More importantly, however, these studies provided a new vision for how memory T cell responses could be organized into different modules during a secondary infection. The underlying hypothesis quickly became that TEM cells could provide the first line of attack with immediate effector functions at peripheral sites of infection and the TCM cells, displaying a greater capacity to proliferate and produce IL-2, could provide a second line of defense by producing secondary effector cells to bolster the ongoing attack (4, 79). In this light, the division of labor among the various memory T cell subsets mirrored the conventional distinction of the fast-acting “innate” and reinforcing “adaptive” immune responses. As conceptually appealing as this model stands, it has been more difficult to ascertain experimentally because the results of experiments comparing the protective qualities of TEM and TCM cells have been mixed (3, 5, 1013). The differences between these studies may reflect greater heterogeneity that actually exists in these memory T cell populations or complications associated with adoptive cell transfers. Alternatively, the differences may reveal that the type of protection afforded by particular subsets of memory T cells may depend on the route of infection, pathogen dose, or tropism, in which case, identifying these features becomes relevant for vaccine development. However, coming back to the tiered and overlapping layers of defense that have evolved in our immune system, it is unlikely that optimal protection to particular pathogens will depend on just one type of memory T cell population or another. Rather, the different memory T cell populations likely function cooperatively with one another and, hence, developing and sustaining phenotypically diverse populations of long-lived memory T cells may be most ideal for host defense.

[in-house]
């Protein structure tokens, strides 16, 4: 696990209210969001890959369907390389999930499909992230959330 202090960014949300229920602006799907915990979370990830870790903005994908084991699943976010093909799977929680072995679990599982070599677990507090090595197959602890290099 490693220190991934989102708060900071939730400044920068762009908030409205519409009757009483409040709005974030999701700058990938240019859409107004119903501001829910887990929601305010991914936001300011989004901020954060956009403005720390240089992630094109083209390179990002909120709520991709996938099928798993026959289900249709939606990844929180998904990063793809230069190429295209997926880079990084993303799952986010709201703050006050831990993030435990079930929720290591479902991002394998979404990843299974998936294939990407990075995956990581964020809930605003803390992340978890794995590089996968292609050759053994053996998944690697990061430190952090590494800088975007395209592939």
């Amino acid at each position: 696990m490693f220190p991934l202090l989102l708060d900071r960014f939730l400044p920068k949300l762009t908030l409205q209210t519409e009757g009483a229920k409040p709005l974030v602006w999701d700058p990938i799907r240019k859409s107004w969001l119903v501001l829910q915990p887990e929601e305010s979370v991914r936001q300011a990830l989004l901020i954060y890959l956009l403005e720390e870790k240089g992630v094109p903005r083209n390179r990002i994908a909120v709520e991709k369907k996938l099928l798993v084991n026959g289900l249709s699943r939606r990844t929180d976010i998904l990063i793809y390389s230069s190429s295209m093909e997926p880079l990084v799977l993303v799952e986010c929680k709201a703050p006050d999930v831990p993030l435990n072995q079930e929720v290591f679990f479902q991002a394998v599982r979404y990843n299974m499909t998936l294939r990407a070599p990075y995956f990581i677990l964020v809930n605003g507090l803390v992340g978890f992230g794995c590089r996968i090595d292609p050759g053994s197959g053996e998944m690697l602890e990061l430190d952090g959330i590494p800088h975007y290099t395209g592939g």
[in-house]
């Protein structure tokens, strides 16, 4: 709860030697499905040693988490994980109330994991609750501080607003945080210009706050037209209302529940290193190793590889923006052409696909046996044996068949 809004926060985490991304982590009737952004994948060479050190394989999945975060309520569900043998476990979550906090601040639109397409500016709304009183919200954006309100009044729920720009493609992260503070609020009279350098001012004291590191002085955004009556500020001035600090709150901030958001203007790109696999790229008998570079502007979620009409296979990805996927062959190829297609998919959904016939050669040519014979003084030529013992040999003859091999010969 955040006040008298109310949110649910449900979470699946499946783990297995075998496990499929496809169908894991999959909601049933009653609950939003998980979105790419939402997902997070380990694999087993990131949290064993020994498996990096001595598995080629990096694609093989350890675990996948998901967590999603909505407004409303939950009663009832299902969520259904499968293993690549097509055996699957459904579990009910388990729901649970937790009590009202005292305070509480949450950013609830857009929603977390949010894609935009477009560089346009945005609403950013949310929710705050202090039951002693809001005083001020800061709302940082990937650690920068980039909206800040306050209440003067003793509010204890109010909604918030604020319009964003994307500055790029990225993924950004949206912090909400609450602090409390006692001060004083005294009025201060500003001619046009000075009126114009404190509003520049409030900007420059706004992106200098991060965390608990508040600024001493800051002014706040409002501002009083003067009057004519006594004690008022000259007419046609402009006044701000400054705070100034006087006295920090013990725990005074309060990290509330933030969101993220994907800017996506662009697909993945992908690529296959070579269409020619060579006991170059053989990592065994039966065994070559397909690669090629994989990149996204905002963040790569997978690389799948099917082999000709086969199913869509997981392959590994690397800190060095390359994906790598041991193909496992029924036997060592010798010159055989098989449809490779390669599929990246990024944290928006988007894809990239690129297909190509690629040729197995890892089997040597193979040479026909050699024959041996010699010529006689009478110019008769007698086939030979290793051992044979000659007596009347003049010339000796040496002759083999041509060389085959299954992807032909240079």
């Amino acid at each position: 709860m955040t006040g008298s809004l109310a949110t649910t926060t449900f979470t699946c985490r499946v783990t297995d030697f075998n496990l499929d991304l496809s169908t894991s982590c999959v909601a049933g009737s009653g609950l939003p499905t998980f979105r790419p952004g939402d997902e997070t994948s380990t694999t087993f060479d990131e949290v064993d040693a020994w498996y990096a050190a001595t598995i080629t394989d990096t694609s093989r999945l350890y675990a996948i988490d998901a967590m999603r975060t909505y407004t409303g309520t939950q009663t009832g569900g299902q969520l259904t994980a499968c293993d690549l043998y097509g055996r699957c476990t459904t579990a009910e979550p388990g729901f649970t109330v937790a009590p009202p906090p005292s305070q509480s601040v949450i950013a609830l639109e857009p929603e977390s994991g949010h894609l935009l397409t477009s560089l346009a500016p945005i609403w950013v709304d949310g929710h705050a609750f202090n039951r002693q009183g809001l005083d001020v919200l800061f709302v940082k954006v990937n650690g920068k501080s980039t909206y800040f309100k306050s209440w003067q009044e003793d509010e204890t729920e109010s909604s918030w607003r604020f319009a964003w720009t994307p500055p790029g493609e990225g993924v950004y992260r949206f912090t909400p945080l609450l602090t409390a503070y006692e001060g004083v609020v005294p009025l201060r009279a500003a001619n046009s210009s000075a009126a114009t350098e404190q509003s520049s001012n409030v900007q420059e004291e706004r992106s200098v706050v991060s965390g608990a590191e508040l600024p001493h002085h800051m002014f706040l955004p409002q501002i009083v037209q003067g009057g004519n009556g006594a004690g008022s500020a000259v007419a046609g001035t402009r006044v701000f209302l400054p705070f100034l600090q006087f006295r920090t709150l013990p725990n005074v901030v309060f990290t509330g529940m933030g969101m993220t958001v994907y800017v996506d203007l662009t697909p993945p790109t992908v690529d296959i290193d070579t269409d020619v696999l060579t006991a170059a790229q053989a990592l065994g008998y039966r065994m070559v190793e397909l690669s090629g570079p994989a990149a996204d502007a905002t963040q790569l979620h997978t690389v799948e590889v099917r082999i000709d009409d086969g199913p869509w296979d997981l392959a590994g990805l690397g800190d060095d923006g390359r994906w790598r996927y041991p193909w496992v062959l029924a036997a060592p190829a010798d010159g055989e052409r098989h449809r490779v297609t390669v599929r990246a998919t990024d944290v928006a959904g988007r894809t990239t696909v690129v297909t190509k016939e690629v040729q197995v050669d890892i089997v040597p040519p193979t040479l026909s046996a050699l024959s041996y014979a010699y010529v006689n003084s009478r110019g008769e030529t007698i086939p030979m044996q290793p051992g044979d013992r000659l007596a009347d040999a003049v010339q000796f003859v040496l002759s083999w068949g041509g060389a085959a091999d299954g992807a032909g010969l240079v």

Since the phenotypic sampling of memory T cells by Sallusto et al. 15 y ago, the field has celebrated the profound diversity of memory T cells. With the technological advances in multiparameter flow cytometry, the expression patterns of numerous proteins and transcription factors in effector and memory T cells have revealed that these populations are highly heterogeneous, more so than perhaps we will ever fully comprehend, containing dozens of additional subsets (1421). This work has greatly enhanced our knowledge of how various cytokines, signals, and transcription factors regulate the formation of TEM and TCM cells. Moreover, we have greatly refined our ability to distinguish different subsets of effector CD4+ T cells (e.g., Th1, Th2, Th17, and T follicular helper cells) (19, 20, 22, 23) and CD8+ T cells (e.g., terminal effector and memory precursor cells) (16, 24, 25) that give rise to different types of memory CD4+ and CD8+ T cells. Although this work illustrates that the division of labor and long-term cell fates of various effector and memory T cell subsets are certainly more complex than originally put forth, one cannot underestimate the utility of the simple, yet elegant, TEM/TCM conceptual paradigm. Not only has it placed functional value on distinguishing different types of memory T cells that reside in different locations, but it also provided new nomenclature that fostered communication of our ideas and results. Indeed, the recent recognition of tissue-resident memory T cells (TRM) (2629), which can be distinguished apart from circulating TEM and TCM cells at mucosal borders and appear to operate as sentinel cells at the portals of pathogen entry, has advanced considerably in part because the TCM/TEM paradigm was already established to allow further functional and anatomical refinement of memory T cell populations. As vaccine studies progress, particularly for HIV, malaria, and tuberculosis, the TEM/TCM/TRM memory T cell paradigm will help investigators in their search for correlates of protection mediated by memory T cells. Additionally, as more is learned about the signals that induce the development of different types of memory T cells, new methods may arise for enhancing or tailoring the types of memory T cells generated during vaccination. Likely, we have not yet realized the full impact of these original findings.